4 YEAR PhD IN NEUROSCIENCE
Department of Neuroscience, Physiology & Pharmacology
Synaptic plasticity in spinal cord
Pain is a sensory and emotional event and we are interested in the neural bases for sensory transmission from peripheral nerves through the spinal cord to the brain. Our research uses mostly in vivo electrophysiological techniques allied with genetic and molecular approaches to study the physiology and pharmacology of pain transmission and its modulation. We are particularly interested in rapid plasticity in excitatory and inhibitory systems in the spinal cord and brain in different animal models of clinical pain states. We aim to identify targets for analgesics and through several clinical links to improve the treatment of pain.
The Pharmacology of Pain Transmission and Modulation
There are a number of possible projects in this area. The study of how excitatory and inhibitory systems act to control spinal cord events, the spinal pharmacology of the consequences of nerve damage, the roles of sodium and calcium channels in spinal signalling and what the brain tells the spinal cord are examples of current research in the laboratory.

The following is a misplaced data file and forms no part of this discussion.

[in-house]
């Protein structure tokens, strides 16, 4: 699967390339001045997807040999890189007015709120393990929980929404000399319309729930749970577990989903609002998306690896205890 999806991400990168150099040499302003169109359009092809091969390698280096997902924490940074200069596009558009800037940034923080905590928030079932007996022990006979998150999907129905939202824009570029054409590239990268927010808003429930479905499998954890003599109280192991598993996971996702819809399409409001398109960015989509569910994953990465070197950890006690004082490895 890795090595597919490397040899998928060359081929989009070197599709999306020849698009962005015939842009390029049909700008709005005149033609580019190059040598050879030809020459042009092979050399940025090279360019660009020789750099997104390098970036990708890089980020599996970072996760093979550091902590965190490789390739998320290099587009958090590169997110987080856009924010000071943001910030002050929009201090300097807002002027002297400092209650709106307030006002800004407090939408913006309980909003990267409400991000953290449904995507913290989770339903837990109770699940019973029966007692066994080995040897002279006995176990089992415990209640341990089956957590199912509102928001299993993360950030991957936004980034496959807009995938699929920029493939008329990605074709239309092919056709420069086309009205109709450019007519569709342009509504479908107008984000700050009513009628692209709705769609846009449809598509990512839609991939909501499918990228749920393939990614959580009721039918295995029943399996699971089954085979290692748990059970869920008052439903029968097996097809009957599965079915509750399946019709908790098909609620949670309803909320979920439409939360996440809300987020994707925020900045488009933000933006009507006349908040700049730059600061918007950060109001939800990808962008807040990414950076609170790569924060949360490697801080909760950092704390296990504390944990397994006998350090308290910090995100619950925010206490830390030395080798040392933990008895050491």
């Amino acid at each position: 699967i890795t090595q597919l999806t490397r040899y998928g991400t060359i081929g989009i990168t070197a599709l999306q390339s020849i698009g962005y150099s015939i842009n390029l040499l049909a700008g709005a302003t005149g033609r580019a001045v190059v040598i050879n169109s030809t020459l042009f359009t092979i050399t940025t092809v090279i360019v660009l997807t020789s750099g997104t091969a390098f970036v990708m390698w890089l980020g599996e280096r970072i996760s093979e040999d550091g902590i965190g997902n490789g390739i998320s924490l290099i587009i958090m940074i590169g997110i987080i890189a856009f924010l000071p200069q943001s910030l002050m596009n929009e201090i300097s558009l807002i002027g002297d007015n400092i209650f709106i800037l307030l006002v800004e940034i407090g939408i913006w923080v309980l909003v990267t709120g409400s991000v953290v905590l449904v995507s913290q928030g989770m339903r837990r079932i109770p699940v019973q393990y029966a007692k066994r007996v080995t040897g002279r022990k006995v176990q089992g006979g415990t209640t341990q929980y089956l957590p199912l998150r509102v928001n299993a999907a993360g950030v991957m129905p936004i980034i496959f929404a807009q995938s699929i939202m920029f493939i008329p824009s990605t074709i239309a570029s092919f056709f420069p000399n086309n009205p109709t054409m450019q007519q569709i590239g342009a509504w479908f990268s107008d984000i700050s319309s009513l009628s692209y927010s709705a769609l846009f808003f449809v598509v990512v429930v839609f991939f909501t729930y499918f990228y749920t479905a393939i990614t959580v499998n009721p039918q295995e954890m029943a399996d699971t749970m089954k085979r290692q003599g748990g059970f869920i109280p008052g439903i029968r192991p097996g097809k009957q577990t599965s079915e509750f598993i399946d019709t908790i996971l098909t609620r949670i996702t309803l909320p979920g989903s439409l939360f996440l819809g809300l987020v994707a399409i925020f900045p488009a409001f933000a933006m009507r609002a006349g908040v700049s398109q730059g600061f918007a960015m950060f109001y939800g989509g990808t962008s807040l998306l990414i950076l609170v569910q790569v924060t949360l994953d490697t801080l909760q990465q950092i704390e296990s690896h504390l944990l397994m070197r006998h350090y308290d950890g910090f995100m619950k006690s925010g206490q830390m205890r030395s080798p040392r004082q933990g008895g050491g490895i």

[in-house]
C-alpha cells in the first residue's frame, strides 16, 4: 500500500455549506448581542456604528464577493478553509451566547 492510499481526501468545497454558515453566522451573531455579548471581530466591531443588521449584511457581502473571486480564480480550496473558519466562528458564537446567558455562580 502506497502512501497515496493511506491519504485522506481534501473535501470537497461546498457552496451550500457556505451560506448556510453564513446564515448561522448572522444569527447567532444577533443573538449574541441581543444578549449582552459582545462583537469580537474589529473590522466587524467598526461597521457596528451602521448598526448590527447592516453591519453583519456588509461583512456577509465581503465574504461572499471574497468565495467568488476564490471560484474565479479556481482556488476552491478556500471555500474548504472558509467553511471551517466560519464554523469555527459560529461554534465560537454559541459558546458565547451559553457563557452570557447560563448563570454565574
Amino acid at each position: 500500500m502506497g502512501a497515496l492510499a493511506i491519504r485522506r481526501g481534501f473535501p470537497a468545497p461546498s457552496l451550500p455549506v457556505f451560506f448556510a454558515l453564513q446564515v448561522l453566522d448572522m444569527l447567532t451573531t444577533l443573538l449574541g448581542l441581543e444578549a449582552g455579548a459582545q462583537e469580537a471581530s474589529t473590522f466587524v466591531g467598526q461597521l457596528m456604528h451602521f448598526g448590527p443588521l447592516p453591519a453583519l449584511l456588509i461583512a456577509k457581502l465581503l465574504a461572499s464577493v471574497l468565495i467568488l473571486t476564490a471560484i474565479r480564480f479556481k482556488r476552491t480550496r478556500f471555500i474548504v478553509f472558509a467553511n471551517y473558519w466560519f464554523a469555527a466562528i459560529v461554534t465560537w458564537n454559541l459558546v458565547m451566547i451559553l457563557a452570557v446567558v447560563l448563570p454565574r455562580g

Rygh LJ, Suzuki R, Rahman W, Wong Y, Vonsy JL, Sandhu H, Webber M, Hunt S and Dickenson AH. (2006)
Local and descending circuits regulate long term potentiation and zif268 expression in spinal neurons.
Eur J Neurosci 24: 761-772
Nassar MA, Stirling LC, Forlani G, Baker MD, Matthews EA, Dickenson AH, Wood JN. (2004)
Nociceptor-specific gene deletion reveals a major role for Nav1.7 (PN1) in acute and inflammatory pain.
Proc Natl Acad Sci U S A.;101:12706-11
R Suzuki S Morcuende, M Webber, SP. Hunt and Anthony H. Dickenson (2002)
Superficial NK1 expressing neurons control spinal excitability through activation of descending pathways
Nature Neuroscience 5: 1319-1326